C-Store Life

 

March 1, 2012

 

Bouchard: recession catching up with Eastern Canada

Country’s largest C-Store chain sees sluggish demand

 

One of the convenience store industry’s most connected players provided a great first hand glimpse into industry-wide conditions recently, noting that while things are picking up south of the border, that’s not the case here.

 

“The US market is opening up,” said Alain Bouchard, president and chief executive officer of Alimentation Couche-Tard, Canada’s largest convenience store operator. “However the recession seems to be catching up with us in Canada. Things are slowing, particularly in Quebec, the Maritimes and parts of Ontario.” Bouchard made the comments following a rare public appearance, at a meeting of the Quebec Association of MBAs, his first such outing in three years.

 

The comments add clarity to remarks made shortly after the release of the company’s second quarter results. “Consumers continue to be very price sensitive, forcing us to maintain promotions on certain products to protect traffic,” Bouchard said at the time. “Of course this puts pressure on our margin percentage. However growth of same store merchandise sales more than compensated for the decrease.”

 

Bouchard centered his presentation to the MBAs on lessons learned during the company’s phenomenal growth phase, which he led, which started with the founding of its first store in 1980. Much of that progress stemmed from the company’s ability to acquire and integrate a slew of competing banners, ranging from Mac’s and La Maisonnée to Perrette and Mike’s Mart.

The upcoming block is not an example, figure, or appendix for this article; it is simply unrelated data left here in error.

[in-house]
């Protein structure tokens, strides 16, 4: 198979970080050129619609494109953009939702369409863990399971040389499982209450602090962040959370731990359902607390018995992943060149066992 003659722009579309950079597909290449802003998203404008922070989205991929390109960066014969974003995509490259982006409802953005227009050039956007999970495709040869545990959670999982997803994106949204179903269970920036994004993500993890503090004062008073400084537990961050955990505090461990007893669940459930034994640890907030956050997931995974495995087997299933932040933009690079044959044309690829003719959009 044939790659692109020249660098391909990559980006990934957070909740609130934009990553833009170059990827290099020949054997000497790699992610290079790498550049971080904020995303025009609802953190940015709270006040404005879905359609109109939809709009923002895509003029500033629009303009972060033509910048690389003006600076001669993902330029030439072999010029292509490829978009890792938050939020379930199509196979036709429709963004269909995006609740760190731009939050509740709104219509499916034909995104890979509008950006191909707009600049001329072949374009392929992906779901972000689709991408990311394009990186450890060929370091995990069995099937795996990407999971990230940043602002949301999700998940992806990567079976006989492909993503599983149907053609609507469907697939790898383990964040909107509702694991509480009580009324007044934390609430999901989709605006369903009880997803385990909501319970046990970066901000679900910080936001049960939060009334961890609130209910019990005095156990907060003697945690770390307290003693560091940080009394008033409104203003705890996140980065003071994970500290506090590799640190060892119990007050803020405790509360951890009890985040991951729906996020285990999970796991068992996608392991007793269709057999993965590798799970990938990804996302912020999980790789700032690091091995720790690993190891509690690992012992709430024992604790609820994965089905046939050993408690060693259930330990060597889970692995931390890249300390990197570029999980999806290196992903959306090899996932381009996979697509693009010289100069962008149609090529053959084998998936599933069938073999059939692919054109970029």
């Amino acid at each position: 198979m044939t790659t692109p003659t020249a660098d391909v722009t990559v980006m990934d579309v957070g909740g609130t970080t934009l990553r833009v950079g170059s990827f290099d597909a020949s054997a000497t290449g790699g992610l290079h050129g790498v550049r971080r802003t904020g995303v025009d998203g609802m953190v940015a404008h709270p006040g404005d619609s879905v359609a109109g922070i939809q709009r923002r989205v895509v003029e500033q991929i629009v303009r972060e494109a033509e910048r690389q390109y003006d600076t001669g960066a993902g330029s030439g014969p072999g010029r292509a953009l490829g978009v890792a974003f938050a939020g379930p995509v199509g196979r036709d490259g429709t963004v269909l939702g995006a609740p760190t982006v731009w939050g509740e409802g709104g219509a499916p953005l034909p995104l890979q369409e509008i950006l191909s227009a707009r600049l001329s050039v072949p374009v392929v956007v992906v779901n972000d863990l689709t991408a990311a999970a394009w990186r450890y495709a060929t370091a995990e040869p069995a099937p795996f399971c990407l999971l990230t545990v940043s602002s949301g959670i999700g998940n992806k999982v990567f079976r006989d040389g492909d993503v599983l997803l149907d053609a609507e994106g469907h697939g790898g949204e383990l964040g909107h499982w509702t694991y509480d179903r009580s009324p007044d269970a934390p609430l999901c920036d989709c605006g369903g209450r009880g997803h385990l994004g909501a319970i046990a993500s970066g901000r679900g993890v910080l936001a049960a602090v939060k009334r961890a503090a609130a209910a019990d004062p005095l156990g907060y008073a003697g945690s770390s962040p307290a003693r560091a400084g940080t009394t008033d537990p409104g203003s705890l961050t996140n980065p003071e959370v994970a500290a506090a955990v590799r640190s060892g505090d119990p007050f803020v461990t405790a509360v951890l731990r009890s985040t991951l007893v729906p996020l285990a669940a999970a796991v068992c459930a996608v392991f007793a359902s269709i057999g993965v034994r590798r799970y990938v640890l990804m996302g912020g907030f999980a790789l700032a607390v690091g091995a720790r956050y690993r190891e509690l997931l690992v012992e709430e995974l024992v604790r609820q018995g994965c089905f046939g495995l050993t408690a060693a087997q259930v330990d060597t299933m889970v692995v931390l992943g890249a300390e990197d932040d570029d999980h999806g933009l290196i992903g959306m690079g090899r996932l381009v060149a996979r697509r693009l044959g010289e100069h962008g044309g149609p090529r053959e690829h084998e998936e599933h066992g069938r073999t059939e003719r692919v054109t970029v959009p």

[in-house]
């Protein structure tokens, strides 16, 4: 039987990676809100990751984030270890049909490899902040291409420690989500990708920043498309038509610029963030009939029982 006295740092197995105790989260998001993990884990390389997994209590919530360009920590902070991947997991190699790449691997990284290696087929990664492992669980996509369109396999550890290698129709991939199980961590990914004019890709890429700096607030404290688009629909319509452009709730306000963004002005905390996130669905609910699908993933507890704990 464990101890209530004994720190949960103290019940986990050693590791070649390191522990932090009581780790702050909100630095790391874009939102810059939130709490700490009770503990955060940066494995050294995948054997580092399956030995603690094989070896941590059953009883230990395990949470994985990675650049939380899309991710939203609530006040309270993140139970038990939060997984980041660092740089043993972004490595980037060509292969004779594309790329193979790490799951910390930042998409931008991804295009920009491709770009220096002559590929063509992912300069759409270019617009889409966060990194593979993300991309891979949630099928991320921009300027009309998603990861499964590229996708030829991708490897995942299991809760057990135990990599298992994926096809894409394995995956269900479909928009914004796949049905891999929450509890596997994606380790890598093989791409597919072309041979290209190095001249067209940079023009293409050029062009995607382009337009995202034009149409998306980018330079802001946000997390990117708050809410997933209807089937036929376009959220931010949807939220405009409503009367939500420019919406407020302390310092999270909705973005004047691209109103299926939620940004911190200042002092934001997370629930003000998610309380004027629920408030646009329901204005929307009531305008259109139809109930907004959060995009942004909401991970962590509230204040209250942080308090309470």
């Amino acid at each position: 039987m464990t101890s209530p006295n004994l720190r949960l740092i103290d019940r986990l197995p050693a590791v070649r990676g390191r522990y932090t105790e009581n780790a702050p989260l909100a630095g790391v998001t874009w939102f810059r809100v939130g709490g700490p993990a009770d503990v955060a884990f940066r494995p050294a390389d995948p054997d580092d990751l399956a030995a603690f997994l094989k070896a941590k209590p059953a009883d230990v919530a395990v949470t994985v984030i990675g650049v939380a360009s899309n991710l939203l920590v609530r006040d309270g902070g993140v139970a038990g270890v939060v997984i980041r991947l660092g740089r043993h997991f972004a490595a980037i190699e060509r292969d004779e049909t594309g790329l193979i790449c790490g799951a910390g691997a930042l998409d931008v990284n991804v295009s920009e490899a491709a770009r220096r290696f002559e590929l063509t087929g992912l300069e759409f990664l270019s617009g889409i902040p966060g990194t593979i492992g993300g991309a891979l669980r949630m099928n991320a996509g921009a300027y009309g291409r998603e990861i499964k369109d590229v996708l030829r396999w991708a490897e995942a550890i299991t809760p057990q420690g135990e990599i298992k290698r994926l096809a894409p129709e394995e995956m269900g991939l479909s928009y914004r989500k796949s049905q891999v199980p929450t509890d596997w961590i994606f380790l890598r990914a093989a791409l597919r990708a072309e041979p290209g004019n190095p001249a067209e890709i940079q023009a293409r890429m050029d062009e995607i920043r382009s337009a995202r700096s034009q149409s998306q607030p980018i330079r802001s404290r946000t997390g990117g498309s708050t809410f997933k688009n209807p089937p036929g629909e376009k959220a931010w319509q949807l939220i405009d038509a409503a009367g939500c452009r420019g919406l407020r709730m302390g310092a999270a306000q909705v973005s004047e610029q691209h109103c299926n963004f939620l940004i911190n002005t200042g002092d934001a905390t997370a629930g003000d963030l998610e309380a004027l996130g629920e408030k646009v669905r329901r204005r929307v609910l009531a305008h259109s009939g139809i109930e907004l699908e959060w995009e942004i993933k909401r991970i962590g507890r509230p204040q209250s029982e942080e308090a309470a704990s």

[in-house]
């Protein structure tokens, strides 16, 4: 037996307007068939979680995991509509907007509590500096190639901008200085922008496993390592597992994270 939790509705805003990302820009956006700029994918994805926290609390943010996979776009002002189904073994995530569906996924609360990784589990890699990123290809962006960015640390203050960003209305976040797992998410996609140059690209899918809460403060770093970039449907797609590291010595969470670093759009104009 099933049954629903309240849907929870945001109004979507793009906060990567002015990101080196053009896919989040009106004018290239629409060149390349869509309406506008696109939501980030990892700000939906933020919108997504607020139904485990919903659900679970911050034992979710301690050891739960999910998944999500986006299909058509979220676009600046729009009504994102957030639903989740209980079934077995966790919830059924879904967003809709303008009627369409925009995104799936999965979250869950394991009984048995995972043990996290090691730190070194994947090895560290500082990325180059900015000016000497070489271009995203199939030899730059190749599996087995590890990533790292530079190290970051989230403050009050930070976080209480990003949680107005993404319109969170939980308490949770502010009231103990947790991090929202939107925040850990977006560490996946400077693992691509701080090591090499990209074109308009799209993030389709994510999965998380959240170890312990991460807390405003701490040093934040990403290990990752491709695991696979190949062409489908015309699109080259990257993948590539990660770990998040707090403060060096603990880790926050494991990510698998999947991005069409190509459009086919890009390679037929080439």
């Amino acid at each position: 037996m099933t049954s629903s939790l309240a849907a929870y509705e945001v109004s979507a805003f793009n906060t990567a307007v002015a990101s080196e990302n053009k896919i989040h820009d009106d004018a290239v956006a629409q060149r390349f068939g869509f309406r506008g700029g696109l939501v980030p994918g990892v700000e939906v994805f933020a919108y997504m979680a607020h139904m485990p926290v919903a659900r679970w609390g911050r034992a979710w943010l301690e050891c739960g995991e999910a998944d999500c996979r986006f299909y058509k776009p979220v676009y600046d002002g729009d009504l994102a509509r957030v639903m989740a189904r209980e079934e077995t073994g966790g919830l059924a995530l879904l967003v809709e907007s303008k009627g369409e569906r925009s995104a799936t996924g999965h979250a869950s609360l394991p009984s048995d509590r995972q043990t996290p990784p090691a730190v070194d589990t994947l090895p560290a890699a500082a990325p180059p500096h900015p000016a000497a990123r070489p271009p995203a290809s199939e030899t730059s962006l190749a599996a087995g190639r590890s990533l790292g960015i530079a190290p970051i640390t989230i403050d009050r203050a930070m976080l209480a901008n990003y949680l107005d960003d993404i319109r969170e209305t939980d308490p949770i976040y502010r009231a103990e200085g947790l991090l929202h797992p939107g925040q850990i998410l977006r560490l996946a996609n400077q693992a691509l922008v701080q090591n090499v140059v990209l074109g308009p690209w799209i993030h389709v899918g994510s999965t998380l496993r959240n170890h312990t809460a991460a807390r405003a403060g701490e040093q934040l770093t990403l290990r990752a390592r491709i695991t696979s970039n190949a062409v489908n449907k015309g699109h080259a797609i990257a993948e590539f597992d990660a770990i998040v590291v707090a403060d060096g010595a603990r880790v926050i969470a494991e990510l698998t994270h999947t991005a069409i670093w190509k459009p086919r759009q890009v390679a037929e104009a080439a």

Acquisitions continue to be a core part of Couche-Tard’s strategy. Between the beginning its fiscal 2012 year (which started on April 1rst) to the end of its second quarter, the company signed agreements to buy 201 company-operated and 261 independent outlets and deals to supply motor fuel to 63 outlets.  

 

Today Couche-Tard, operates more than 5,795 convenience stores, including 2,000 in Canada and continues to generate solid financial results, including an 8.8 percent increase in diluted earnings per share, which the company characterizes as “positive” given the current economic circumstances. Couche-Tard also expects a positive second half of the year, as the results of the newly acquired outlets are integrated into existing operations.

 

Couche-Tard has been under the gun in recent weeks in its home Quebec base, due to media attention surrounding conflicts with local unions, which have been making a push to sign up employees. The latest to be accredited by Quebec’s Labour Relations Board, a convenience store in Pierrefonds, on Montreal’s West Island, is the fifth to receive that distinction. The latest controversy stems from the closing of two of those five outlets, coupled with the opening of another store, under the Provi-Soir banner, just blocks away from one of the shuttered locales.

 

That said, Bouchard’s appearance before the MBAs, who were hungering to hear his account of how he engineered Couche Tard’s remarkable growth, provided an opportunity put a positive spin on the company. Judging from the reaction, it appears to have worked. “I have only had the time to talk about a few of our moves,” he said to an appreciative audience. “If you want to know more you’ll have to invite me back again.”

 

 

 

Peter@peterdiekmeyer.com

 

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